With the new 8-inch Kobo Forma now available, it’s time to compare it with the 7-inch Kindle Oasis.
Both are each company’s premium model (meaning they can charge a lot more for no real reason) and they share a lot of the same features, not to mention a similar design.
Both are waterproof, they have 300 ppi E Ink Carta displays with frontlights, both have 8GB of storage space (with the option for 32GB), and they weigh almost exactly the same.
The Kindle Oasis doesn’t have adjustable frontlight color like the Kobo Forma, and the screen tone is a bit different between the two, as you can see in the video below, but there’s not a noticeable difference in overall contrast or clarity.
Keep in mind the Kobo Forma was just released earlier this week so I haven’t had nearly as much time with it as the Oasis, and it’s impossible to determine things like battery life comparisons at this point.
Stay tuned for the full review of the Kobo Forma next week for more details, and here’s the link to the Kindle Oasis review for more information about it.
Here’s a list of the main differences between the Kindle Oasis and Kobo Forma.
Kindle Oasis Differences
7-inch E Ink Carta screen.
Aluminum body, available in graphite gray and champagne gold.
The back has a thicker area with a contoured edge to hold onto with your fingers.
Frontlight can be set to automatically adjust to surrounding light.
Supports Audible audiobooks.
VoiceView accessibility feature speaks screen content aloud, and can be used for text-to-speech.
Has Bluetooth to connect headphones or speakers to listen to audiobooks or use VoiceView.
Inverted mode for white text on a black background.
You can send ebooks and documents to the Kindle Oasis wirelessly with send-to-Kindle.
Option to disable touchscreen.
Optional 4G model.
The Kindle supports AZW3, AZW, KFX, TXT, PDF, MOBI, PRC, and these formats through Amazon’s free conversion service: HTML, DOC, DOCX, JPEG, GIF, PNG, BMP. They’ll also convert DRM-free ePubs if you change the file extension to .png.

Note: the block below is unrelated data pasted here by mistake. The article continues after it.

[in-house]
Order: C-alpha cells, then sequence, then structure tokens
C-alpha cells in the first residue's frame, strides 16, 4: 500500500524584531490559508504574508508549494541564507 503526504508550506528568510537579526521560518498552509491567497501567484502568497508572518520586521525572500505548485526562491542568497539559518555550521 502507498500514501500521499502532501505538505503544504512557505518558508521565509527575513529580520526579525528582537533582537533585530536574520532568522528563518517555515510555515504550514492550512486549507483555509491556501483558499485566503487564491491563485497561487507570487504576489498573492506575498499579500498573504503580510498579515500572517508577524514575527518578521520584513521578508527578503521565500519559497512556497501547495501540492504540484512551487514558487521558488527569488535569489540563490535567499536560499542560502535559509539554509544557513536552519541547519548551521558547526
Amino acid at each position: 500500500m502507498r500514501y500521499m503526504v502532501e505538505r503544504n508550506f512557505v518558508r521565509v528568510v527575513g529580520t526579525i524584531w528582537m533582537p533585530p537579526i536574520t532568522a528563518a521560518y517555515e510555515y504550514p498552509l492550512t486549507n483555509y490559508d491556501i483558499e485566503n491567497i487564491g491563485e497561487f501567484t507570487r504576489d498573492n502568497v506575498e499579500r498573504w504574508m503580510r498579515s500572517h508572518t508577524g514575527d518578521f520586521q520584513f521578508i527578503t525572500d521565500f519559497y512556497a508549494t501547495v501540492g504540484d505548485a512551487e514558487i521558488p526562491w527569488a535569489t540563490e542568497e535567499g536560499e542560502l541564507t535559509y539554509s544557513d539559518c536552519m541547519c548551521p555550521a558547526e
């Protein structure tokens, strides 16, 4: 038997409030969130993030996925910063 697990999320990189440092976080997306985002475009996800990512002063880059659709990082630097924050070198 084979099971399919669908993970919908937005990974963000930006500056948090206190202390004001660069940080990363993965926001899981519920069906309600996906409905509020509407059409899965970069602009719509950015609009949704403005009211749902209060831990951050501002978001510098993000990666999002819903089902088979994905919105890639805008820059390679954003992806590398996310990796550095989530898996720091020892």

Dimensions: 159 x 141 x 8.3-3.4 mm; weighs 194 grams.
Price: The Kindle Oasis starts at $249 in the US for the 8GB model (with ads) and $279 for 32GB.
Kobo Forma Differences
8-inch E Ink Mobius Carta screen with plastic backplane instead of glass for lower weight and increased durability.
Unlike the Oasis, the back is flat. Instead it tapers down to a thinner edge and the side with the buttons sits up at an angle.
Frontlight has adjustable color temperature from cool blue to warm yellow, and can be set to automatically adjust color by the time of day.
Has OverDrive built-in to search and download library ebooks directly.
Can automatically rotate screen to landscape mode.
More font sizes and more line-spacing and margin settings, and better estimated reading time feature. Plus the software offers settings for tap zones and page refresh rate, and there are more filter and sorting options in the library.
The Kobo Forma supports the following formats: EPUB, EPUB3, PDF, MOBI, JPEG, GIF, PNG, BMP, TIFF, TXT, HTML, RTF, CBZ, CBR.
Dimensions: 160 x 177.7 x 8.5-4.2 mm; weighs 197 grams.
Price: The Kobo Forma sells for $279 in the US for the 8GB model; no word on pricing yet for the upcoming 32GB version.
The Kindle Oasis has more of a higher-end look with the aluminum casing, but I’ve never been a fan of having cold, slick metal on an ebook reader. The Forma has a slightly rubbery coating and a textured back that feels more comfortable in-hand. But I’m not sold on the asymmetrical design of either. I don’t hate it but I don’t love it either. I’d rather have the page buttons below the screen like Sony’s older ereaders.
The Oasis is faster and more responsive for most things, but the Forma isn’t slow and it has a fast page turn feature that the Kindle lacks.
The one thing I don’t like about the Kobo Forma (aside from the hard power button and having to swipe the screen to turn it on, but those are minor annoyances) is the frontlight is slightly brighter on one side of the screen than the other, which is highlighted by a dark strip that runs down the side of the screen with the buttons. The effect is subtle but it’s enough to be distracting while reading.
I’ve never seen a perfect frontlight, however, and the Kindle Oasis is no exception. With the light turned all the way up there are some areas along the side and bottom that are slightly brighter, but at lower brightness levels it’s too subtle to catch my eye while reading. Overall it’s one of the best frontlights I’ve seen.
At the end of the day I’d rather read on the Kobo Forma because I like the larger screen and the overall design better, but unfortunately the frontlight gradient is too distracting to me so if I had to chose only one it would be the Kindle Oasis. However, frontlights are so unpredictable that you never really know what you’re going to get. With two different Kobos and Kindles the frontlights might be completely different.